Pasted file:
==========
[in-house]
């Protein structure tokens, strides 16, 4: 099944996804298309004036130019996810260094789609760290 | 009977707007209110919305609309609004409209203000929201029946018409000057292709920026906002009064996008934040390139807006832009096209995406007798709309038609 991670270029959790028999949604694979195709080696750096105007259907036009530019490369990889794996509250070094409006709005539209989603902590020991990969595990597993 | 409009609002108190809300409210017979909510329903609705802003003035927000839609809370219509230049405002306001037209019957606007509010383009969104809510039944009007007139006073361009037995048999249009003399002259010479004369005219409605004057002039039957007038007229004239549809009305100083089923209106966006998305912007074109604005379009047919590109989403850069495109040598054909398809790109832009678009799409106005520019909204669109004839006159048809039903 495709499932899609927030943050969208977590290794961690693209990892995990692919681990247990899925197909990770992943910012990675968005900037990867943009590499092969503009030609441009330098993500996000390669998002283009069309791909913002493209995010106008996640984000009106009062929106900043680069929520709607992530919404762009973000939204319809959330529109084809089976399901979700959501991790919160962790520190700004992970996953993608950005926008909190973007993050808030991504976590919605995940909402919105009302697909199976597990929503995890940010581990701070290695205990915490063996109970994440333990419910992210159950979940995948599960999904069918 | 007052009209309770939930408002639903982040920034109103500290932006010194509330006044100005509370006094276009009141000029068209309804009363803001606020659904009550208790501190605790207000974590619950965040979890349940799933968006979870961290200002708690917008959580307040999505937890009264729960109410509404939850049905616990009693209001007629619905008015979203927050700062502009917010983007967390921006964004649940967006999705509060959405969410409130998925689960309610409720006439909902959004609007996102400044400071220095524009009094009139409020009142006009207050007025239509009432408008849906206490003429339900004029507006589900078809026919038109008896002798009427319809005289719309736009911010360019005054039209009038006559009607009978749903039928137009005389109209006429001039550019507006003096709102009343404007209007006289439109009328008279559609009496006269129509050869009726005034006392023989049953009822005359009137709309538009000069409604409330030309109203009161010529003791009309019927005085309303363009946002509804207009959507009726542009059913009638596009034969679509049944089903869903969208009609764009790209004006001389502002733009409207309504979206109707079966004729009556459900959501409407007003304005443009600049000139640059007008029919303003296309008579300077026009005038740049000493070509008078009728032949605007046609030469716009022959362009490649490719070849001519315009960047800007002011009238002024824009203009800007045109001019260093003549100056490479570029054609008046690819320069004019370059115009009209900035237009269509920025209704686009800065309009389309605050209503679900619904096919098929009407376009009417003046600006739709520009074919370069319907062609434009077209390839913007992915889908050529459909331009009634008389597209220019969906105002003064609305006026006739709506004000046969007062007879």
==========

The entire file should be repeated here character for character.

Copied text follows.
[in-house]
């Protein structure tokens, strides 16, 4: 099944996804298309004036130019996810260094789609760290 | 009977707007209110919305609309609004409209203000929201029946018409000057292709920026906002009064996008934040390139807006832009096209995406007798709309038609 991670270029959790028999949604694979195709080696750096105007259907036009530019490369990889794996509250070094409006709005539209989603902590020991990969595990597993 | 409009609002108190809300409210017979909510329903609705802003003035927000839609809370219509230049405002306001037209019957606007509010383009969104809510039944009007007139006073361009037995048999249009003399002259010479004369005219409605004057002039039957007038007229004239549809009305100083089923209106966006998305912007074109604005379009047919590109989403850069495109040598054909398809790109832009678009799409106005520019909204669109004839006159048809039903 495709499932899609927030943050969208977590290794961690693209990892995990692919681990247990899925197909990770992943910012990675968005900037990867943009590499092969503009030609441009330098993500996000390669998002283009069309791909913002493209995010106008996640984000009106009062929106900043680069929520709607992530919404762009973000939204319809959330529109084809089976399901979700959501991790919160962790520190700004992970996953993608950005926008909190973007993050808030991504976590919605995940909402919105009302697909199976597990929503995890940010581990701070290695205990915490063996109970994440333990419910992210159950979940995948599960999904069918 | 007052009209309770939930408002639903982040920034109103500290932006010194509330006044100005509370006094276009009141000029068209309804009363803001606020659904009550208790501190605790207000974590619950965040979890349940799933968006979870961290200002708690917008959580307040999505937890009264729960109410509404939850049905616990009693209001007629619905008015979203927050700062502009917010983007967390921006964004649940967006999705509060959405969410409130998925689960309610409720006439909902959004609007996102400044400071220095524009009094009139409020009142006009207050007025239509009432408008849906206490003429339900004029507006589900078809026919038109008896002798009427319809005289719309736009911010360019005054039209009038006559009607009978749903039928137009005389109209006429001039550019507006003096709102009343404007209007006289439109009328008279559609009496006269129509050869009726005034006392023989049953009822005359009137709309538009000069409604409330030309109203009161010529003791009309019927005085309303363009946002509804207009959507009726542009059913009638596009034969679509049944089903869903969208009609764009790209004006001389502002733009409207309504979206109707079966004729009556459900959501409407007003304005443009600049000139640059007008029919303003296309008579300077026009005038740049000493070509008078009728032949605007046609030469716009022959362009490649490719070849001519315009960047800007002011009238002024824009203009800007045109001019260093003549100056490479570029054609008046690819320069004019370059115009009209900035237009269509920025209704686009800065309009389309605050209503679900619904096919098929009407376009009417003046600006739709520009074919370069319907062609434009077209390839913007992915889908050529459909331009009634008389597209220019969906105002003064609305006026006739709506004000046969007062007879």